generating a secondary index from the extracted terms for searching the primary index, wherein the secondary index includes each stem of the extracted terms and each corresponding variant of that stem within the extracted terms from the set of documents that is different than the stem, wherein the secondary index comprises an ordered lookup table of stems and variants, and wherein generating the secondary index comprises identifying stems from the extracted terms and, if a term is found whose stem is different than the term, adding the stem with the term to the table if the stem has not already been added and, if the stem has been added but the term has not, adding the term;
receiving a query for the set of documents and identifying stems of terms from the query;
searching the secondary index for a plurality of variants corresponding to the stems of the terms from the query, wherein the plurality of variants found in the search is different than the stems from the terms in the query;
reformatting the query to include a plurality of additional query terms comprising the plurality of variants found from the secondary index, wherein, for each term of the query having a variant in the secondary index, the reformatted query includes the term, the identified stem of the term, and each corresponding variant for the identified stem of the term found from the secondary index; and
implementing a search of the primary index using the reformatted query to identify a resulting set of documents.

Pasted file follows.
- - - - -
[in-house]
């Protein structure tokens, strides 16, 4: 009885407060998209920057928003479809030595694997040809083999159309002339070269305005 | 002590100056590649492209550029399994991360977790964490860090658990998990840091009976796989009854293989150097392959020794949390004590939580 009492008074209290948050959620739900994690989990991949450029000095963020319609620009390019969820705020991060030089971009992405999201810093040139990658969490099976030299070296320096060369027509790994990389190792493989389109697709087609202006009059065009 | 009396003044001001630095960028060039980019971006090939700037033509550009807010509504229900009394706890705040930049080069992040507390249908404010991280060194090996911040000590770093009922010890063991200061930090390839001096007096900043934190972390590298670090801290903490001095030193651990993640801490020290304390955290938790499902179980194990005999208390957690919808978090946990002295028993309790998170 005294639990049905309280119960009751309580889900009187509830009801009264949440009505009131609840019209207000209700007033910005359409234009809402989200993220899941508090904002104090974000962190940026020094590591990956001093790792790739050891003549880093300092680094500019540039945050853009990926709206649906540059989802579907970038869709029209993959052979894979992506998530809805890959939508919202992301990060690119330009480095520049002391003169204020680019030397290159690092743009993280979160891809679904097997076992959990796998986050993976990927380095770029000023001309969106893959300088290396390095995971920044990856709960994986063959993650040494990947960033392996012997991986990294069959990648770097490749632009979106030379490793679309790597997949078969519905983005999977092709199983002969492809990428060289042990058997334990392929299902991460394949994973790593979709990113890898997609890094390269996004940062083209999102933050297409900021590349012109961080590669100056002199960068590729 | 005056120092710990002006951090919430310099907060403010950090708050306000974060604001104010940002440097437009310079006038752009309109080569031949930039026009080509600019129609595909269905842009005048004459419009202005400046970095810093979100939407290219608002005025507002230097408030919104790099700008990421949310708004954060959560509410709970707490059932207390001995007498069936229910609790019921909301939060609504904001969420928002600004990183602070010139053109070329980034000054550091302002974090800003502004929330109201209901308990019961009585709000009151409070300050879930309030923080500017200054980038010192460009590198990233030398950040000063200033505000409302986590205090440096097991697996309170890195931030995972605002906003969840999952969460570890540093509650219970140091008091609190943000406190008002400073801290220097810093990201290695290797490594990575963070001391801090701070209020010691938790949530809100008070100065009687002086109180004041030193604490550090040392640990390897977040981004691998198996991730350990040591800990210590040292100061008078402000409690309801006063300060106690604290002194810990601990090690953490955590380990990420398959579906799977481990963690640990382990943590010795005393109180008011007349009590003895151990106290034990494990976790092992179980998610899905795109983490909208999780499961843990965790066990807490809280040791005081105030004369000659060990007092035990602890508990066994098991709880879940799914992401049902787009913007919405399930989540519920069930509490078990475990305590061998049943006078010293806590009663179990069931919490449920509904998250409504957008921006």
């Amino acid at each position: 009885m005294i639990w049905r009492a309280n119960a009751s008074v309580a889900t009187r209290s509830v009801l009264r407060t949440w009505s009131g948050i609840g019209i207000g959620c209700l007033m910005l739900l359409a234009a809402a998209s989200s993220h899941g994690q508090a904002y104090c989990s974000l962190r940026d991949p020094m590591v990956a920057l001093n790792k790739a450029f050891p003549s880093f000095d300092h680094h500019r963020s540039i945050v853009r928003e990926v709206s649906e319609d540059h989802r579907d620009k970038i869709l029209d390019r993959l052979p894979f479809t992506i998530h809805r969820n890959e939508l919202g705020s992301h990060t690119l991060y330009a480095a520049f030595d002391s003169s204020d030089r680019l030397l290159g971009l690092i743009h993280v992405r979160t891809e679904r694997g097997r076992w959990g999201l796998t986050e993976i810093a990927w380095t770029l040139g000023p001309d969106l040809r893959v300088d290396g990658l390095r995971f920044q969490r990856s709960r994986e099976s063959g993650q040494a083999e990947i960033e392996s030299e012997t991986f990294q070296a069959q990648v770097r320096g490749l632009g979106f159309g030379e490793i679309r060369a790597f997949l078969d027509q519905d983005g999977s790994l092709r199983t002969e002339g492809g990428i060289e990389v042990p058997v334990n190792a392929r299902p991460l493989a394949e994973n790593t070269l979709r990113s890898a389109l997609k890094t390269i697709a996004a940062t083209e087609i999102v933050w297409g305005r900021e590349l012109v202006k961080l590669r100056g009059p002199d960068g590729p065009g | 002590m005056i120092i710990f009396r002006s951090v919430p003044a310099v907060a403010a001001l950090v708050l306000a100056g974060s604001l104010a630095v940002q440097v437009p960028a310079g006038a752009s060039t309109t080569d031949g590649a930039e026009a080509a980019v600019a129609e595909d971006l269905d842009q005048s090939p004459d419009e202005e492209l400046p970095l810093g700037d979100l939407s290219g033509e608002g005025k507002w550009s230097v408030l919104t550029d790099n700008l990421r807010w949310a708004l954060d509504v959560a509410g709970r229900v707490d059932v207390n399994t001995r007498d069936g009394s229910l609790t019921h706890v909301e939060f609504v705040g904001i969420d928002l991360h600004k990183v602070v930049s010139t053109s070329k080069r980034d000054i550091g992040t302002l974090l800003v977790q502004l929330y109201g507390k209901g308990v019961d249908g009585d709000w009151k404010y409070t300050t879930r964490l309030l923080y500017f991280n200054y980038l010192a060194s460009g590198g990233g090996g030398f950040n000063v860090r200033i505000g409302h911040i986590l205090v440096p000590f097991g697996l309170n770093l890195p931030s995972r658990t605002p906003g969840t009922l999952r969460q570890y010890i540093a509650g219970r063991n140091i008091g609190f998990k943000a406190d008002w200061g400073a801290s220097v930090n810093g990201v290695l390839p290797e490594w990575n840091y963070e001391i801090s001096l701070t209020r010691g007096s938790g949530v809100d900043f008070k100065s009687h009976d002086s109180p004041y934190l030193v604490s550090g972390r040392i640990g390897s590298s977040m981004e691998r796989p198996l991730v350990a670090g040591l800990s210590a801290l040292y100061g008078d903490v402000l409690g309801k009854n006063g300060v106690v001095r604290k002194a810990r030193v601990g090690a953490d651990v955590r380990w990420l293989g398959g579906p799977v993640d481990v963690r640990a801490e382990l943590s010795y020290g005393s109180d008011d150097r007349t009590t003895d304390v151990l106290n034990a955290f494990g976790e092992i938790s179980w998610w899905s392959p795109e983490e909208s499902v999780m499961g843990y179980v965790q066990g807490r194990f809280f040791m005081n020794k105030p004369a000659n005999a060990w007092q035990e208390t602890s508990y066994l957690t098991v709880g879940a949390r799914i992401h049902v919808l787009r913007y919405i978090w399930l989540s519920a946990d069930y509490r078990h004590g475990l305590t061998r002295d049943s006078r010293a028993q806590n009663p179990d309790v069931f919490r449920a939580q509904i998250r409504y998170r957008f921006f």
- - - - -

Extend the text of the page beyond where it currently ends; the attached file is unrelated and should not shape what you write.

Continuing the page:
6. A computer program product according to claim 5, wherein the one or more computer readable storage devices storing instructions translatable by one or more processors are further configured to perform implementing the search of the primary index by generating a Boolean search using the variants.
7. A computer program product according to claim 6, wherein implementing the search of the primary index further comprises performing the reformatted query using the Boolean search of variants.
8. A computer program product according to claim 5, wherein the secondary index includes only a single instance of each stem and term.
9. A computer-implemented method, comprising:
extracting terms from a set of documents and creating a primary index including each of the extracted terms for searching the set of documents, wherein the primary index comprises an inverted index;
generating a secondary index from the extracted terms for searching the primary index, wherein the secondary index includes each stem of the extracted terms and each corresponding variant of that stem within the extracted terms from the set of documents that is different than the stem, wherein the secondary index comprises an ordered lookup table of stems and variants, and wherein generating the secondary index comprises identifying stems from the extracted terms and, if a term is found whose stem is different than the term, adding the stem with the term to the table if the stem has not already been added and, if the stem has been added but the term has not, adding the term;
receiving a query for the set of documents and identifying stems of terms from the query;